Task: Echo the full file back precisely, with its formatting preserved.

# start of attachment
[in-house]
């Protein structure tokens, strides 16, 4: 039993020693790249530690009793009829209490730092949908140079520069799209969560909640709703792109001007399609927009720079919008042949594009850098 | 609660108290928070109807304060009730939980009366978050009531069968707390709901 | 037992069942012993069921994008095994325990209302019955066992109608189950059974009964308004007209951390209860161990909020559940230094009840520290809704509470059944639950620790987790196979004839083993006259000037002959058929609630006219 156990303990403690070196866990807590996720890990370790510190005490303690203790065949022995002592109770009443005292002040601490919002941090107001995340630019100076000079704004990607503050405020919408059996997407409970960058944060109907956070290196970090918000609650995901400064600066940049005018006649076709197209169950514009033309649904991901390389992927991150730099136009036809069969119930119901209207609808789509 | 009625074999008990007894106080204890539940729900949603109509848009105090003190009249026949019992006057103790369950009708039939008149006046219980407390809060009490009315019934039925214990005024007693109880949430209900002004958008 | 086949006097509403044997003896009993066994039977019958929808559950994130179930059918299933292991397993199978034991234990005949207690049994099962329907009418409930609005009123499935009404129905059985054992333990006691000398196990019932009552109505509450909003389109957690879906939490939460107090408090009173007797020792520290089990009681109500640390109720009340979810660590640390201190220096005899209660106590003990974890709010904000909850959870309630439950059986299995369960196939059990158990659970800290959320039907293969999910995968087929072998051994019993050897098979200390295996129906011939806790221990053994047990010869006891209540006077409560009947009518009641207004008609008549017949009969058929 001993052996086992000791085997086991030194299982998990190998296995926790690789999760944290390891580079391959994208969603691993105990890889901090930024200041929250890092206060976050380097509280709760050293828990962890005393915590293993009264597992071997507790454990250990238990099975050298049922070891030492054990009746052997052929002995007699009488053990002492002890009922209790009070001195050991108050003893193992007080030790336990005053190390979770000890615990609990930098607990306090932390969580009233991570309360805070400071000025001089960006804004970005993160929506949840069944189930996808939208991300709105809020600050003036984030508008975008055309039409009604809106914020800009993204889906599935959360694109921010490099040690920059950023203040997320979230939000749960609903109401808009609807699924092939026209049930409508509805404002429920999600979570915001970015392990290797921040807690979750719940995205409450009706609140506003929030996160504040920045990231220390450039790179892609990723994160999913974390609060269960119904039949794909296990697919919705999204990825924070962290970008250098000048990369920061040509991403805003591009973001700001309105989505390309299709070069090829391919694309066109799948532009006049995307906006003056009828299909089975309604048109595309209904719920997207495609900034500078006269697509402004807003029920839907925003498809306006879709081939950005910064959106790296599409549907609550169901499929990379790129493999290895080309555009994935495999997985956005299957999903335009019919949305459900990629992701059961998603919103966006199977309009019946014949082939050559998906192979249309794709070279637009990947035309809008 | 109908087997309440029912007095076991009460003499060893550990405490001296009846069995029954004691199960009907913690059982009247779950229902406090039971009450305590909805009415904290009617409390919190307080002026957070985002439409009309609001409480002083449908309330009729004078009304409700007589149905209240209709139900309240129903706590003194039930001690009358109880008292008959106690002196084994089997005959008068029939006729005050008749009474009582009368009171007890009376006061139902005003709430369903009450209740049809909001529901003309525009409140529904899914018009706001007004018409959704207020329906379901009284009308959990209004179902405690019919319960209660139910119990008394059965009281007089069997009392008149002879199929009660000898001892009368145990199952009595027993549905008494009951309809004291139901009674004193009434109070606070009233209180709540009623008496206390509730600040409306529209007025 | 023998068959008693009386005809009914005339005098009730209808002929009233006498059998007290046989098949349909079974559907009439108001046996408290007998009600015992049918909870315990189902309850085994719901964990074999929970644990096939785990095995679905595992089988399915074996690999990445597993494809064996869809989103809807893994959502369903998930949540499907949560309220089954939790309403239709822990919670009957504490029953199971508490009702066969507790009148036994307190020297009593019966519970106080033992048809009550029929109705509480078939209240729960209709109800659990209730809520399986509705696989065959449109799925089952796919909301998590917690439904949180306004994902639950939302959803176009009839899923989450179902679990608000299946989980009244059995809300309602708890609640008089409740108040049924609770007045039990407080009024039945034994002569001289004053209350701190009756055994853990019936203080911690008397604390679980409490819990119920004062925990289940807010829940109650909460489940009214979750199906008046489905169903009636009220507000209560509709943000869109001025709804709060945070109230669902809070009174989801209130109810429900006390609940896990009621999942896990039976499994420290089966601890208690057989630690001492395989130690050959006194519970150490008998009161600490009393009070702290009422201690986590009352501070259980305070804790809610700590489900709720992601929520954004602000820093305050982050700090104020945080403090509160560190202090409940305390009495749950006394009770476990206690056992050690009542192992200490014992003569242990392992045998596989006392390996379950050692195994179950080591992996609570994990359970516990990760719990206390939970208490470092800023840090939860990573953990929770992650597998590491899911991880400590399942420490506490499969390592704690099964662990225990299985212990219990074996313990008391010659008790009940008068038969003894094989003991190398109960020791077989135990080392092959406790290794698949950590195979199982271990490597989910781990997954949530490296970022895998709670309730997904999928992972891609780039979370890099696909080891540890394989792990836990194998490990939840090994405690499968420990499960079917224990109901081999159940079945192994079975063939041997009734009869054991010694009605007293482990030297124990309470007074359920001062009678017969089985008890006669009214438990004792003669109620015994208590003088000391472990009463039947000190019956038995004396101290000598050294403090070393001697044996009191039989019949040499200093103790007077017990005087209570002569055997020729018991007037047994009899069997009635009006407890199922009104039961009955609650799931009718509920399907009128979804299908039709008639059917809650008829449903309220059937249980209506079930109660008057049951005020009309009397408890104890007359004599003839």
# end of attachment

[in-house]
């Protein structure tokens, strides 16, 4: 039993020693790249530690009793009829209490730092949908140079520069799209969560909640709703792109001007399609927009720079919008042949594009850098 | 609660108290928070109807304060009730939980009366978050009531069968707390709901 | 037992069942012993069921994008095994325990209302019955066992109608189950059974009964308004007209951390209860161990909020559940230094009840520290809704509470059944639950620790987790196979004839083993006259000037002959058929609630006219 156990303990403690070196866990807590996720890990370790510190005490303690203790065949022995002592109770009443005292002040601490919002941090107001995340630019100076000079704004990607503050405020919408059996997407409970960058944060109907956070290196970090918000609650995901400064600066940049005018006649076709197209169950514009033309649904991901390389992927991150730099136009036809069969119930119901209207609808789509 | 009625074999008990007894106080204890539940729900949603109509848009105090003190009249026949019992006057103790369950009708039939008149006046219980407390809060009490009315019934039925214990005024007693109880949430209900002004958008 | 086949006097509403044997003896009993066994039977019958929808559950994130179930059918299933292991397993199978034991234990005949207690049994099962329907009418409930609005009123499935009404129905059985054992333990006691000398196990019932009552109505509450909003389109957690879906939490939460107090408090009173007797020792520290089990009681109500640390109720009340979810660590640390201190220096005899209660106590003990974890709010904000909850959870309630439950059986299995369960196939059990158990659970800290959320039907293969999910995968087929072998051994019993050897098979200390295996129906011939806790221990053994047990010869006891209540006077409560009947009518009641207004008609008549017949009969058929 001993052996086992000791085997086991030194299982998990190998296995926790690789999760944290390891580079391959994208969603691993105990890889901090930024200041929250890092206060976050380097509280709760050293828990962890005393915590293993009264597992071997507790454990250990238990099975050298049922070891030492054990009746052997052929002995007699009488053990002492002890009922209790009070001195050991108050003893193992007080030790336990005053190390979770000890615990609990930098607990306090932390969580009233991570309360805070400071000025001089960006804004970005993160929506949840069944189930996808939208991300709105809020600050003036984030508008975008055309039409009604809106914020800009993204889906599935959360694109921010490099040690920059950023203040997320979230939000749960609903109401808009609807699924092939026209049930409508509805404002429920999600979570915001970015392990290797921040807690979750719940995205409450009706609140506003929030996160504040920045990231220390450039790179892609990723994160999913974390609060269960119904039949794909296990697919919705999204990825924070962290970008250098000048990369920061040509991403805003591009973001700001309105989505390309299709070069090829391919694309066109799948532009006049995307906006003056009828299909089975309604048109595309209904719920997207495609900034500078006269697509402004807003029920839907925003498809306006879709081939950005910064959106790296599409549907609550169901499929990379790129493999290895080309555009994935495999997985956005299957999903335009019919949305459900990629992701059961998603919103966006199977309009019946014949082939050559998906192979249309794709070279637009990947035309809008 | 109908087997309440029912007095076991009460003499060893550990405490001296009846069995029954004691199960009907913690059982009247779950229902406090039971009450305590909805009415904290009617409390919190307080002026957070985002439409009309609001409480002083449908309330009729004078009304409700007589149905209240209709139900309240129903706590003194039930001690009358109880008292008959106690002196084994089997005959008068029939006729005050008749009474009582009368009171007890009376006061139902005003709430369903009450209740049809909001529901003309525009409140529904899914018009706001007004018409959704207020329906379901009284009308959990209004179902405690019919319960209660139910119990008394059965009281007089069997009392008149002879199929009660000898001892009368145990199952009595027993549905008494009951309809004291139901009674004193009434109070606070009233209180709540009623008496206390509730600040409306529209007025 | 023998068959008693009386005809009914005339005098009730209808002929009233006498059998007290046989098949349909079974559907009439108001046996408290007998009600015992049918909870315990189902309850085994719901964990074999929970644990096939785990095995679905595992089988399915074996690999990445597993494809064996869809989103809807893994959502369903998930949540499907949560309220089954939790309403239709822990919670009957504490029953199971508490009702066969507790009148036994307190020297009593019966519970106080033992048809009550029929109705509480078939209240729960209709109800659990209730809520399986509705696989065959449109799925089952796919909301998590917690439904949180306004994902639950939302959803176009009839899923989450179902679990608000299946989980009244059995809300309602708890609640008089409740108040049924609770007045039990407080009024039945034994002569001289004053209350701190009756055994853990019936203080911690008397604390679980409490819990119920004062925990289940807010829940109650909460489940009214979750199906008046489905169903009636009220507000209560509709943000869109001025709804709060945070109230669902809070009174989801209130109810429900006390609940896990009621999942896990039976499994420290089966601890208690057989630690001492395989130690050959006194519970150490008998009161600490009393009070702290009422201690986590009352501070259980305070804790809610700590489900709720992601929520954004602000820093305050982050700090104020945080403090509160560190202090409940305390009495749950006394009770476990206690056992050690009542192992200490014992003569242990392992045998596989006392390996379950050692195994179950080591992996609570994990359970516990990760719990206390939970208490470092800023840090939860990573953990929770992650597998590491899911991880400590399942420490506490499969390592704690099964662990225990299985212990219990074996313990008391010659008790009940008068038969003894094989003991190398109960020791077989135990080392092959406790290794698949950590195979199982271990490597989910781990997954949530490296970022895998709670309730997904999928992972891609780039979370890099696909080891540890394989792990836990194998490990939840090994405690499968420990499960079917224990109901081999159940079945192994079975063939041997009734009869054991010694009605007293482990030297124990309470007074359920001062009678017969089985008890006669009214438990004792003669109620015994208590003088000391472990009463039947000190019956038995004396101290000598050294403090070393001697044996009191039989019949040499200093103790007077017990005087209570002569055997020729018991007037047994009899069997009635009006407890199922009104039961009955609650799931009718509920399907009128979804299908039709008639059917809650008829449903309220059937249980209506079930109660008057049951005020009309009397408890104890007359004599003839």